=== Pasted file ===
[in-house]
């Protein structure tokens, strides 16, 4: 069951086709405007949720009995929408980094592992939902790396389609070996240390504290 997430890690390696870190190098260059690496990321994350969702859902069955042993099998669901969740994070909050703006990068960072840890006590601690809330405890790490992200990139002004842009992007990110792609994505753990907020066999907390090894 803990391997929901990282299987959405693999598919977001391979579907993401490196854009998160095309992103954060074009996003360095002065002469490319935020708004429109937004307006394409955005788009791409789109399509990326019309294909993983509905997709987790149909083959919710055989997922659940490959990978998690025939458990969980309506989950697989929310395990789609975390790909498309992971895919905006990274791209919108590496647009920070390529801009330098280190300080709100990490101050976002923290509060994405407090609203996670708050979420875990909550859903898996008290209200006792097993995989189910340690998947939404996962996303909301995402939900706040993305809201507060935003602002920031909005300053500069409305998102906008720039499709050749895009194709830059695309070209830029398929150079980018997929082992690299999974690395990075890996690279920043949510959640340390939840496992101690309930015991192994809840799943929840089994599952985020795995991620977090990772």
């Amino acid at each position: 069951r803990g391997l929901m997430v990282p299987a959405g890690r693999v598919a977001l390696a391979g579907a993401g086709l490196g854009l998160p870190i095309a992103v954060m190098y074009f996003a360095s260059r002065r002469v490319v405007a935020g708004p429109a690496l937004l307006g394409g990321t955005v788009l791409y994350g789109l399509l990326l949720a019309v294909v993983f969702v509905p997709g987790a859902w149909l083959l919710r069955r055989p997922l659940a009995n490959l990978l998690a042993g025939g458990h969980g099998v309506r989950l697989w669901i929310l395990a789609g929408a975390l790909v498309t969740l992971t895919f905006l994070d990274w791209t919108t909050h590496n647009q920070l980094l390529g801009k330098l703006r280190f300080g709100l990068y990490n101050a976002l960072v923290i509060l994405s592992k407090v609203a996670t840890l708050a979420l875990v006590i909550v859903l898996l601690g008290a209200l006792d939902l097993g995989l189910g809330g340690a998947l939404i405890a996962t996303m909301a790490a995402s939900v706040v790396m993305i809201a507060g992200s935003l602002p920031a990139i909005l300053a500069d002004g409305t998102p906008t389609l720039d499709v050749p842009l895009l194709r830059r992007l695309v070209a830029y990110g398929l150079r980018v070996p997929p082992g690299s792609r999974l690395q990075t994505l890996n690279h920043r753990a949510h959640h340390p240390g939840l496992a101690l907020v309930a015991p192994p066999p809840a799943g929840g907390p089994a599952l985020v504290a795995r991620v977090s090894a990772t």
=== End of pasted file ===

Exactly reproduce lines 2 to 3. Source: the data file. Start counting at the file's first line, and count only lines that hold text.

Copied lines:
């Protein structure tokens, strides 16, 4: 069951086709405007949720009995929408980094592992939902790396389609070996240390504290 997430890690390696870190190098260059690496990321994350969702859902069955042993099998669901969740994070909050703006990068960072840890006590601690809330405890790490992200990139002004842009992007990110792609994505753990907020066999907390090894 803990391997929901990282299987959405693999598919977001391979579907993401490196854009998160095309992103954060074009996003360095002065002469490319935020708004429109937004307006394409955005788009791409789109399509990326019309294909993983509905997709987790149909083959919710055989997922659940490959990978998690025939458990969980309506989950697989929310395990789609975390790909498309992971895919905006990274791209919108590496647009920070390529801009330098280190300080709100990490101050976002923290509060994405407090609203996670708050979420875990909550859903898996008290209200006792097993995989189910340690998947939404996962996303909301995402939900706040993305809201507060935003602002920031909005300053500069409305998102906008720039499709050749895009194709830059695309070209830029398929150079980018997929082992690299999974690395990075890996690279920043949510959640340390939840496992101690309930015991192994809840799943929840089994599952985020795995991620977090990772």
């Amino acid at each position: 069951r803990g391997l929901m997430v990282p299987a959405g890690r693999v598919a977001l390696a391979g579907a993401g086709l490196g854009l998160p870190i095309a992103v954060m190098y074009f996003a360095s260059r002065r002469v490319v405007a935020g708004p429109a690496l937004l307006g394409g990321t955005v788009l791409y994350g789109l399509l990326l949720a019309v294909v993983f969702v509905p997709g987790a859902w149909l083959l919710r069955r055989p997922l659940a009995n490959l990978l998690a042993g025939g458990h969980g099998v309506r989950l697989w669901i929310l395990a789609g929408a975390l790909v498309t969740l992971t895919f905006l994070d990274w791209t919108t909050h590496n647009q920070l980094l390529g801009k330098l703006r280190f300080g709100l990068y990490n101050a976002l960072v923290i509060l994405s592992k407090v609203a996670t840890l708050a979420l875990v006590i909550v859903l898996l601690g008290a209200l006792d939902l097993g995989l189910g809330g340690a998947l939404i405890a996962t996303m909301a790490a995402s939900v706040v790396m993305i809201a507060g992200s935003l602002p920031a990139i909005l300053a500069d002004g409305t998102p906008t389609l720039d499709v050749p842009l895009l194709r830059r992007l695309v070209a830029y990110g398929l150079r980018v070996p997929p082992g690299s792609r999974l690395q990075t994505l890996n690279h920043r753990a949510h959640h340390p240390g939840l496992a101690l907020v309930a015991p192994p066999p809840a799943g929840g907390p089994a599952l985020v504290a795995r991620v977090s090894a990772t």